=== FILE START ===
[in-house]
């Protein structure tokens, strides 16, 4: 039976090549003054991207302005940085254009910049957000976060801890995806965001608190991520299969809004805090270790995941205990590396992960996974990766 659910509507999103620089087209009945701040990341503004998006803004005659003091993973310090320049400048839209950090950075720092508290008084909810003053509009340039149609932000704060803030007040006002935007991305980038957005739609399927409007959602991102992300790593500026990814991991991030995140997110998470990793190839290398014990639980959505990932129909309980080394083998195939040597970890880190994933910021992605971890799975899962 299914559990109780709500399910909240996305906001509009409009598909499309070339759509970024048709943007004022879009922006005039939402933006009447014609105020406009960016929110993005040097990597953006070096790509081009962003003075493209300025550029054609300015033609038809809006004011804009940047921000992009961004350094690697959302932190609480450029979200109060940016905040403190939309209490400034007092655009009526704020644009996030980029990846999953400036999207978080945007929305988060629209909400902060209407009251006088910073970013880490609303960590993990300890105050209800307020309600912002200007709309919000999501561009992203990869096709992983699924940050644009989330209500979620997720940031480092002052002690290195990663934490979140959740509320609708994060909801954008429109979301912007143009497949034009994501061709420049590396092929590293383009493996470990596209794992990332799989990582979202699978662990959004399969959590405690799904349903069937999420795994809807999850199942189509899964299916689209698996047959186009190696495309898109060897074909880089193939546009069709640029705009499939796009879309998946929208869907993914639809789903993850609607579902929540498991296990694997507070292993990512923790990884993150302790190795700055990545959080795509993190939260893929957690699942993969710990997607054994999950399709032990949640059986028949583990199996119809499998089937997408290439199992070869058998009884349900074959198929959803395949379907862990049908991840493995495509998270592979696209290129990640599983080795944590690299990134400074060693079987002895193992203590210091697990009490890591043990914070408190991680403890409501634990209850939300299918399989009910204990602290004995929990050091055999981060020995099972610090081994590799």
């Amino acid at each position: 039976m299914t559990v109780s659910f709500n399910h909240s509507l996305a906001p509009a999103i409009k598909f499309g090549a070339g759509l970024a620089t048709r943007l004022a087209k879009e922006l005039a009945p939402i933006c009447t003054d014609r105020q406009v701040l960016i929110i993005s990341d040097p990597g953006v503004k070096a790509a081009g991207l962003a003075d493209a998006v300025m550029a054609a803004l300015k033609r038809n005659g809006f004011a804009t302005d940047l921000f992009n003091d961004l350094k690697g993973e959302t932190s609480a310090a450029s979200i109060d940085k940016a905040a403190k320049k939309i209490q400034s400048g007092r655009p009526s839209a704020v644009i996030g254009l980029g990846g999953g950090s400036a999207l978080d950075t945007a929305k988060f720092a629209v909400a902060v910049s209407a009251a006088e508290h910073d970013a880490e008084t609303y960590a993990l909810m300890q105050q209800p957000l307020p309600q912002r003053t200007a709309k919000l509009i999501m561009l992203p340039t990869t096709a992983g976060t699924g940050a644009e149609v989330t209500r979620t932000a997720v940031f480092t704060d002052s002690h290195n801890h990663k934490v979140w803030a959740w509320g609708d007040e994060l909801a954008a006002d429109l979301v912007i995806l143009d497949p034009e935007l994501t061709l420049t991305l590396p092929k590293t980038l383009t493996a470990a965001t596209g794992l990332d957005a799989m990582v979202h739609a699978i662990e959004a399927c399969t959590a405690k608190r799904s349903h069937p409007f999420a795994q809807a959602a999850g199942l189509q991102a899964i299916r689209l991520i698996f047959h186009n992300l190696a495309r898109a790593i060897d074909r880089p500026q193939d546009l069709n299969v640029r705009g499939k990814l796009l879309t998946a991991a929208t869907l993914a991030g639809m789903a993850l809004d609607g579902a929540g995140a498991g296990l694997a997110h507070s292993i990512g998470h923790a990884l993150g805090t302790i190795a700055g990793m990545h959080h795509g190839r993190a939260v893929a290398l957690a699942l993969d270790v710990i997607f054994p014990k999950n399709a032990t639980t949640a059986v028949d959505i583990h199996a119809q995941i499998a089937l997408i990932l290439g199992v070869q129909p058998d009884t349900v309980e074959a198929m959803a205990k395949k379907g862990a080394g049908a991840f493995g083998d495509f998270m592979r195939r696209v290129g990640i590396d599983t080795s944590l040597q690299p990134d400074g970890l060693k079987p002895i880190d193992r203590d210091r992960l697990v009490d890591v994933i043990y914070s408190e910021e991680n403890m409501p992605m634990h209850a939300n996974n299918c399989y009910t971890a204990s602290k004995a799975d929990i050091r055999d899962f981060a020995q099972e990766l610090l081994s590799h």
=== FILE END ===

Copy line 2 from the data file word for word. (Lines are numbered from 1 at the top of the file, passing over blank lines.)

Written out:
């Protein structure tokens, strides 16, 4: 039976090549003054991207302005940085254009910049957000976060801890995806965001608190991520299969809004805090270790995941205990590396992960996974990766 659910509507999103620089087209009945701040990341503004998006803004005659003091993973310090320049400048839209950090950075720092508290008084909810003053509009340039149609932000704060803030007040006002935007991305980038957005739609399927409007959602991102992300790593500026990814991991991030995140997110998470990793190839290398014990639980959505990932129909309980080394083998195939040597970890880190994933910021992605971890799975899962 299914559990109780709500399910909240996305906001509009409009598909499309070339759509970024048709943007004022879009922006005039939402933006009447014609105020406009960016929110993005040097990597953006070096790509081009962003003075493209300025550029054609300015033609038809809006004011804009940047921000992009961004350094690697959302932190609480450029979200109060940016905040403190939309209490400034007092655009009526704020644009996030980029990846999953400036999207978080945007929305988060629209909400902060209407009251006088910073970013880490609303960590993990300890105050209800307020309600912002200007709309919000999501561009992203990869096709992983699924940050644009989330209500979620997720940031480092002052002690290195990663934490979140959740509320609708994060909801954008429109979301912007143009497949034009994501061709420049590396092929590293383009493996470990596209794992990332799989990582979202699978662990959004399969959590405690799904349903069937999420795994809807999850199942189509899964299916689209698996047959186009190696495309898109060897074909880089193939546009069709640029705009499939796009879309998946929208869907993914639809789903993850609607579902929540498991296990694997507070292993990512923790990884993150302790190795700055990545959080795509993190939260893929957690699942993969710990997607054994999950399709032990949640059986028949583990199996119809499998089937997408290439199992070869058998009884349900074959198929959803395949379907862990049908991840493995495509998270592979696209290129990640599983080795944590690299990134400074060693079987002895193992203590210091697990009490890591043990914070408190991680403890409501634990209850939300299918399989009910204990602290004995929990050091055999981060020995099972610090081994590799």